Liberal Democrat Conference
The Liberal Democrat Conference in Brighton ended with a barnstorming address by their Leader, Tim Farron MP, calling on Tory and Liberal centrists to join the Liberal Democrats – not necessarily a bad idea for those, who like me, think that the popular vote on Brexit was engineered by the swivel eyed loons of the Conservative Party, aided and abetted by the horrors of UKIP and the incompetence of Jeremy Corbyn. The highlights of Tim Farron’s address can be seen on the Lib-Dem website.
The Guardian has this opinion piece: “Will this Brexit offer get the Lib Dems back in the game? – Tim Farron has little choice other than to make his party the pro-European choice. But a second referendum is a risky option”.
The Conservative Home Blog has this piece: “Mo Metcalf-Fisher: The Lib Dems have become the pro-EU UKIP”
Poor Mr Metcalf-Fisher graduated from the University of Essex (established as long ago as 1963) with a BSc in Politics and later a MSc in Public Opinion and Polling. One might have thought that these Essex degrees might have have equipped him to run good election campaigns.
But in the 2011 Colchester Borough Council Elections he came 3rd with a Liberal Democrat winning the seat and in 2012 he again lost to a Liberal Democrat 477-192. After those failures he took a job as a Parliamentary Assistant to James Cleverly MP, the Tory Member for Braintree and more recently he organised some get out the vote efforts for the Vote Leave campaign.
Since he was twice beaten by Liberal Democrats in local government elections, one can understand why Metcalf-Fisher might want to seek to do the Liberal Democrats down. But one or two sensible comments from other readers of his post are worth reading:
- “As they (Liberal Democrats) have been hoovering up by-election victories in local government in recent months I think we should be cautious about writing them off. Moreover, Brexit is not the totality of politics and the more we bang on about it, the more UKIPy we sound ourselves.”
- “It’s what I would do in their place. When Brexit inevitably goes pear shaped there will be a lot of bitterness and disappointment out there to capitalize on.”
- And this from an Ex-Tory Agent:- “If the Conservatives don’t come up with a Brexit deal I like, I am open to voting Lib Dem if they offer an alternative I prefer. I’ve been a Conservative all my life, been a professional in the party, and if I feel this way, imagine the Tory Remain voters who have fewer ties with the Conservative Party.”
The Labour Party Conference is not till 25th September in Liverpool.
But as this Guardian article explains: “Labour not this far from power since the 1930s, says David Miliband – Former foreign secretary and one-time leadership favourite says party is unelectable under Jeremy Corbyn”.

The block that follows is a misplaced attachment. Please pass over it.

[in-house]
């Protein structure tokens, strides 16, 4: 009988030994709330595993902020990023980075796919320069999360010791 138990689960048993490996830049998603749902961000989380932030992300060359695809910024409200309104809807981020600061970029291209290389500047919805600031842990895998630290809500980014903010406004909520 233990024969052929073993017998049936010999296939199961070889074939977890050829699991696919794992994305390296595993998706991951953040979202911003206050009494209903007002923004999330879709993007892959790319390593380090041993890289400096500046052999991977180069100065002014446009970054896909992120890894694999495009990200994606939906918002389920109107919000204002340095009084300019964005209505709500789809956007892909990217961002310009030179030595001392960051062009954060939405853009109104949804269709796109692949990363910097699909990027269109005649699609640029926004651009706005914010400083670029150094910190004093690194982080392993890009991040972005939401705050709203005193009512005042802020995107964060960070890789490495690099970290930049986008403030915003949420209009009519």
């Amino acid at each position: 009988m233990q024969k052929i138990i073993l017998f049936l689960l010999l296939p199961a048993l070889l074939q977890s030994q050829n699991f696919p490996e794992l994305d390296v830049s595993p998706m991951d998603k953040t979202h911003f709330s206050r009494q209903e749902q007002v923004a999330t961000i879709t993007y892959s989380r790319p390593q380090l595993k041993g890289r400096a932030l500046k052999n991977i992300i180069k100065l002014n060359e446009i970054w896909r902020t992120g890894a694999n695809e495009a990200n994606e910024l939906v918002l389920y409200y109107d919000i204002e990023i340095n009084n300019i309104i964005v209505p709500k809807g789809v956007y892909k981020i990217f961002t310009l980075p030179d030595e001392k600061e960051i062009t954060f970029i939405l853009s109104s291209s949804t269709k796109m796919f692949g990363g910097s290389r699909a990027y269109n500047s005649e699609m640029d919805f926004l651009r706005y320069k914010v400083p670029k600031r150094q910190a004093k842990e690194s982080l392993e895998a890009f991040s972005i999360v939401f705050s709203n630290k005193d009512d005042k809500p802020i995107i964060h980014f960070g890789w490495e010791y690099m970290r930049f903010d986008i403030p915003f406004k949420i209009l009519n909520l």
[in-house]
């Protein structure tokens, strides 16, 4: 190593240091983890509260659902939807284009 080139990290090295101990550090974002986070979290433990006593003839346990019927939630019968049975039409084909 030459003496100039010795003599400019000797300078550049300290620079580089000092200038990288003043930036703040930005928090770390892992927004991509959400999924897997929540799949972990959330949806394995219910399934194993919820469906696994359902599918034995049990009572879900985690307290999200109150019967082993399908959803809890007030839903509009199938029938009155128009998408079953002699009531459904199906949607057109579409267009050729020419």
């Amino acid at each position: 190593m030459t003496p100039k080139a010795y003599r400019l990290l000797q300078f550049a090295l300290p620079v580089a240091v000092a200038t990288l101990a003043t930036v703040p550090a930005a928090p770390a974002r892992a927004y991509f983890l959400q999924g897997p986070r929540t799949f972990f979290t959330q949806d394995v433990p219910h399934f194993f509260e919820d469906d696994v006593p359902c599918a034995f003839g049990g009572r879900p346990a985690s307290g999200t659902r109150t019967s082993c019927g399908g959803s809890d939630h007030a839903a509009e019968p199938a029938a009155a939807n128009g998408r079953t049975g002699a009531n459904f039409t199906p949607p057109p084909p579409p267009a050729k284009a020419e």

The Conservative Party & Brexit
The Conservative parliamentary majority is still a very small one. So much depends on whether or not there will be Parliamentary votes on the Brexit process. As of 16th May 2016, 75% of MP’s who had declared their intention were in favour of remaining in the EU and only 25% were Brexiteers – see our Conservative Difficulty page.
Financial Issues arising from the Brexit Vote
From the Financial Times:-
- “Banks fear chill wind of EU ‘passport’ freeze – FCA study shows finance across Europe will suffer if Brexit blocks access”
- “Significant’ Brexit risk for 5,500 UK groups using EU passporting – FCA figures reveal scale of disruption that could be caused to City”
- “Philip Hammond argues against Brexit clean break – Cautious chancellor warns on dangers of going too far”
- “Wall Street warns Theresa May of need for ‘long runway’ before Brexit – US banks tell May they would like several years to prepare for impact”
- “After Brexit, could the UK be part of an EU ‘outer circle’? – Free movement of workers will be the sticking point in future negotiations”
All these articles in the Financial Times give a good perspective on the issues the Government now faces. Nicolas Véron has written a well researched article in Prospect entitled: “The City will decline—and we will be the poorer for it”.
Véron makes a very important point: “London’s financial sector is a huge generator of tax receipts for the government: according to the City of London Corporation, in the year to March 2015, the City paid £66.5bn in tax, equivalent to almost two thirds of the national education budget.”
One wonders how the government would make good that kind of hole in the national budget – perhaps all will be revealed in the Autumn Statement.